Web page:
Across Israel, Meir Panim responds to the growing needs of the country’s 1.75 million impoverished residents through various food and social service programs.
What does it take to experience a miracle? Nothing more than to live a life with eyes wide open. The truth is, we live in an age of miracles and wonder. Does that sound like a ridiculous statement to you – to characterize the age of the Internet, gene therapy, and biological science as an age of miracles? For many people, the idea of “miracles” comes straight from Medieval times. They view miracles as fantasy and “anti-science.”
I assure you that Judaism has the greatest regard for science. Science and miracles both true? Absolutely. As software developer and author Tamar Sofer has written, “My husband, a laser physicist, tells me that scientists who study particle physics are more likely to become religious. Scientists are notoriously hard to convince of anything. Yet, when these skeptical scientists see the perfect, natural order of the world, they decide nano and up that this world was planned. The marvelous design before them becomes the miracle they need to become convinced.”
Indeed, it is quite often those scientists who study natural law in its greatest complexity and detail who appreciate miracles the most.
The laws of science and nature guide our world. And miracles happen all the time. A contradiction? Not at all. The “rub,” as Hamlet might have suggested, is with how we define “miracle.”
A miracle is anything that “should not” happen in the logical, rational normal course of events. A miracle need not be fantastical. If we limit the things that constitute “miracles” to the “earth standing still” or events that run contrary to physical law, then we not only tarnish the laws God has established for the physical world but we blind ourselves to the very real miracles that play out in our lives every day.
Over 300 years ago King Louis XIV of France asked Pascal, the great philosopher of his day, to give him proof of the existence of miracles. Without hesitation, Pascal answered, “Why, the Jews, your Majesty. The Jews.”
History does not tell us the king’s reaction to this proof, but we do know exactly what Pascal meant by his answer because he explained it clearly in his masterwork, Pensees. In that work, he states that the fact that the Jewish people had survived even to his day was proof enough for him that miracles occur. After all, what rational explanation existed to make sense of our continued presence upon the world’s stage?
A more modern historian, Arnold Toynbee, wrote a ten-volume encyclopedia of human history. In the course of those many volumes the one thing that contradicted his “universal” rules that govern the inexorable decline of every people on earth was the continued flourishing of the Jewish people.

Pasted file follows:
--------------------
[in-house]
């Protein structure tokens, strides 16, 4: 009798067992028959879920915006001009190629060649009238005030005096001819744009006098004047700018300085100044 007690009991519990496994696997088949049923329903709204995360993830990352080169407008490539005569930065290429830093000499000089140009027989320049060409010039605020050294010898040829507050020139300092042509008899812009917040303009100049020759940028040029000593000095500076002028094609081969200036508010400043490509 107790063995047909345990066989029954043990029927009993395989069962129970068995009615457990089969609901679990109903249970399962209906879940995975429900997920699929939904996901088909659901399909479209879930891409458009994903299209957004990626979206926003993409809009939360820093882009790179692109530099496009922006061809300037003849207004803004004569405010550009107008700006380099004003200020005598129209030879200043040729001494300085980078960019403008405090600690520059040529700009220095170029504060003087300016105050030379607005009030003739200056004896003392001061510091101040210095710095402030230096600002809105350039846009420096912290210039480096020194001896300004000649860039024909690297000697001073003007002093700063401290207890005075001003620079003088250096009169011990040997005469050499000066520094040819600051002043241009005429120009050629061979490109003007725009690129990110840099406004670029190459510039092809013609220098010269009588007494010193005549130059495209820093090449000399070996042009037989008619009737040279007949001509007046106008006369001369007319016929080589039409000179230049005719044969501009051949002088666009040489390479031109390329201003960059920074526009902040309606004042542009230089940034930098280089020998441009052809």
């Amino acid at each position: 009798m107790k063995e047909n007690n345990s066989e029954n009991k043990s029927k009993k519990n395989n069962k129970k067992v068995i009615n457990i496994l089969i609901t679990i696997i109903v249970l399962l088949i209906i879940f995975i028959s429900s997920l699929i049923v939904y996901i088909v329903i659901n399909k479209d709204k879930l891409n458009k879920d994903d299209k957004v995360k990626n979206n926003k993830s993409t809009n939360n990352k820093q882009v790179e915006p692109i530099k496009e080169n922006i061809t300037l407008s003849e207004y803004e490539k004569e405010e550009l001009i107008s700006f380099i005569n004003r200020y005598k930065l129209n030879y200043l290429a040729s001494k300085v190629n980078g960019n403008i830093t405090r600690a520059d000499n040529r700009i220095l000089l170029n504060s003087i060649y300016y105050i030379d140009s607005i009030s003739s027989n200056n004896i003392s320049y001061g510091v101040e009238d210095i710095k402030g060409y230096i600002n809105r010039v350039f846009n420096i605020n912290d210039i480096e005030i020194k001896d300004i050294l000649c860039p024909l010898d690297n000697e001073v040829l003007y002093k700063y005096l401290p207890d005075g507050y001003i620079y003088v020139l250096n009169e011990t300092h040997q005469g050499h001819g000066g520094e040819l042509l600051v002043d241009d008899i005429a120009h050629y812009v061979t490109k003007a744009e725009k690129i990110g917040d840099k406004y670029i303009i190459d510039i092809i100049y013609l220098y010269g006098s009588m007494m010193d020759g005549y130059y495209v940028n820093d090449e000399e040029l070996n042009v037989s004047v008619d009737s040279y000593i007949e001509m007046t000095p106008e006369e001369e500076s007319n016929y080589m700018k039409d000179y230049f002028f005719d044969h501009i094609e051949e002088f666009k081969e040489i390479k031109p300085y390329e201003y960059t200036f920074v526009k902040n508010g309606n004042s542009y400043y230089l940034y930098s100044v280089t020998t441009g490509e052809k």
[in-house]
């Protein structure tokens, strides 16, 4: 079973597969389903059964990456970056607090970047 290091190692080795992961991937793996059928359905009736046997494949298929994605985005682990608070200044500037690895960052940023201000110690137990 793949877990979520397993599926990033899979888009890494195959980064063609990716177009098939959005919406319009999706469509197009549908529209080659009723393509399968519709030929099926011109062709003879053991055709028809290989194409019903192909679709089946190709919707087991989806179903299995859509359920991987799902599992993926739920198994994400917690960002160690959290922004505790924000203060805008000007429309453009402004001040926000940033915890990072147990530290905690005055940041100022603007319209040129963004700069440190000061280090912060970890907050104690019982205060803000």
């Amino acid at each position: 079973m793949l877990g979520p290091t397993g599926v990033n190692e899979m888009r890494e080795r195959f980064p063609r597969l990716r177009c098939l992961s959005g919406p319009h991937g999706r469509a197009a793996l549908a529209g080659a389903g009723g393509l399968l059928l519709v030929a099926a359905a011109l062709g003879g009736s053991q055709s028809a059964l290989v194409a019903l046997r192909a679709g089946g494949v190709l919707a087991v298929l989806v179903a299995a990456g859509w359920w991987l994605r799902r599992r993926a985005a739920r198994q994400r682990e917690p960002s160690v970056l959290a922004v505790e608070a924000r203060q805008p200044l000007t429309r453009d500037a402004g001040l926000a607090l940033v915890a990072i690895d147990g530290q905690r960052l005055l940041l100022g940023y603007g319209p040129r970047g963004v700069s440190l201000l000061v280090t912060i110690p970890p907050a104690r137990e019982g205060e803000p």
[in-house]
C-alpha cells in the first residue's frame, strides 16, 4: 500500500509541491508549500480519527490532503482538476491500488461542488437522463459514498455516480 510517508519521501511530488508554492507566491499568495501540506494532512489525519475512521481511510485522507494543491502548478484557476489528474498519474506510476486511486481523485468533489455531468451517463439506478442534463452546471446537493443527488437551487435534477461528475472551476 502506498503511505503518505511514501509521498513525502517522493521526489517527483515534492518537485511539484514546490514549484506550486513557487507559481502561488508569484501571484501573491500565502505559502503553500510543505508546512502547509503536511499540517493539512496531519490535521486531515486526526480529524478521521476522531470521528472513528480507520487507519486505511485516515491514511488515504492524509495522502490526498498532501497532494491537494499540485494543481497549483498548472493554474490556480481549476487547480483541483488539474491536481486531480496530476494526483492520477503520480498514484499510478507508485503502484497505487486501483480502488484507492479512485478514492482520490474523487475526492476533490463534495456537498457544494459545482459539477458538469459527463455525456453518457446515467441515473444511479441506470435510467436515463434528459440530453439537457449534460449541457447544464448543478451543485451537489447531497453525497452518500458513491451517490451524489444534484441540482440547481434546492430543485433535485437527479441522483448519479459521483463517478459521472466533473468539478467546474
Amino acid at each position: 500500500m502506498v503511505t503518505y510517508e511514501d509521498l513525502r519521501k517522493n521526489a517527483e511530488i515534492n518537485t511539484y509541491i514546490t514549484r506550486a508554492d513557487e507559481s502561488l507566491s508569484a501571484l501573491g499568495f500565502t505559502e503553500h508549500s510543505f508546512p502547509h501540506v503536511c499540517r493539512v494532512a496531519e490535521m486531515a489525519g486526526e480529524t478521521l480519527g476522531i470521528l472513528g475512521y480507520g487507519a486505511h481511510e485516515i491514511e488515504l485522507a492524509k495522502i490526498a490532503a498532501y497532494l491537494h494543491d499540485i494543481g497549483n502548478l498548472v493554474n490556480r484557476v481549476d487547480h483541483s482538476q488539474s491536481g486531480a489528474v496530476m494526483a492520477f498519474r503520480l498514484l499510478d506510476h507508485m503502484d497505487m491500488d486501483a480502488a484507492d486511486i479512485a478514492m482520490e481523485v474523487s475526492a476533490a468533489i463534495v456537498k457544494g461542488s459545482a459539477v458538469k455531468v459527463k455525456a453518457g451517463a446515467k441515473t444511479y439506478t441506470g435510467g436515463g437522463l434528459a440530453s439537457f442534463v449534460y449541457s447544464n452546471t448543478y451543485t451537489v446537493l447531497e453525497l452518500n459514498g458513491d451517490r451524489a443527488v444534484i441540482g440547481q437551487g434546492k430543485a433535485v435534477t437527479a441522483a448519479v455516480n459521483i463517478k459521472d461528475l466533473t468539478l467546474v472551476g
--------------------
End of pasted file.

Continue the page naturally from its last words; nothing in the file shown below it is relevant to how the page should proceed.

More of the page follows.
Only the Jews.
Despite history’sbrutal attempts to destroy us, we have managed to defy all predictions and logical expectation of our demise.
History is littered with the powerful empires that worked mightily to ensure our demise – from the Akkadians to the Babylonians to the Persians to the Third Reich. Jewish history – indeed, Jewish existence – defies rational explanation. We are a miracle.
The miraculous is so essential to who we are that David Ben Gurion, the first prime minister of the State of Israel, said, “A Jew who does not believe in miracles is not a realist.”
The most dramatic threats to our existence have come from external forces; the more subtle and damaging arise from within the Jewish community. Jews too often embrace cultural norms that would diminish the uniqueness of Jewish life, as when we clamored to assimilate into Hellenistic culture during the early years of the Hellenistic Empire. It was only the miracle of Chanukah – and by that I mean a good deal more than the oil lasting a full eight days – that once again allowed us to survive as a dedicated people.
During the time of Antiochus, our prayers and repentance were not sincere. The people had assimilated. They were “as the Greeks” – and so, in the beginning, it was a mere handful of Hasmoneans leading the charge while most of our people failed to demonstrate the inspiration from below to earn God’s abundant blessing from above.
And yet God showered us with miracles. Despite the people’s lack of faith, He provided us, mercifully, with inspiration from above. His inspiration was undeserved – which made it all the more miraculous!
About the Author: Rabbi Dr. Eliyahu Safran serves as OU Kosher’s vice president of Communications and Marketing.
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Welcome the book of Leviticus!
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A fisherman living near the banks of a river was making his way home one evening, exhausted from his long labors. As he trudged along the path, he dreamed of what his life might be like if he were suddenly rich. Just then, his foot brushed against a leather pouch. He picked it up only to discover it filled with small stones. Falling back into his reverie, he absent-mindedly began throwing the pebbles into the water.
One of the beautiful customs of Rosh Hashanah is to eat an apple dipped in honey and other sweet foods as a way of asking Hashem to make things sweet for us in the coming year. People also wish each other a healthy and sweet New Year. However the best way to make the year sweet for ourselves and for others is to become “sweet” people, remembering to smile and treat each other in a sweet and friendly way.
Printed from: http://www.jewishpress.com/indepth/opinions/dreidels-and-daily-miracles-what-a-modest-spinning-top-can-teach-us/2010/12/01/
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